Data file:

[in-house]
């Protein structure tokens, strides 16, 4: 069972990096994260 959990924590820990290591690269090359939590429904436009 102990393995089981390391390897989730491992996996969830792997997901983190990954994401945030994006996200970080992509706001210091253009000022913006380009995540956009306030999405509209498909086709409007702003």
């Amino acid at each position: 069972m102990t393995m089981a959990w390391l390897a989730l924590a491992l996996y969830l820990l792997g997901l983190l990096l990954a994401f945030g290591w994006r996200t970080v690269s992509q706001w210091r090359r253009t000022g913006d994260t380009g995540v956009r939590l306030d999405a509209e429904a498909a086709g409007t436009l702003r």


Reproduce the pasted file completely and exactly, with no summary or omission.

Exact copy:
[in-house]
């Protein structure tokens, strides 16, 4: 069972990096994260 959990924590820990290591690269090359939590429904436009 102990393995089981390391390897989730491992996996969830792997997901983190990954994401945030994006996200970080992509706001210091253009000022913006380009995540956009306030999405509209498909086709409007702003």
């Amino acid at each position: 069972m102990t393995m089981a959990w390391l390897a989730l924590a491992l996996y969830l820990l792997g997901l983190l990096l990954a994401f945030g290591w994006r996200t970080v690269s992509q706001w210091r090359r253009t000022g913006d994260t380009g995540v956009r939590l306030d999405a509209e429904a498909a086709g409007t436009l702003r």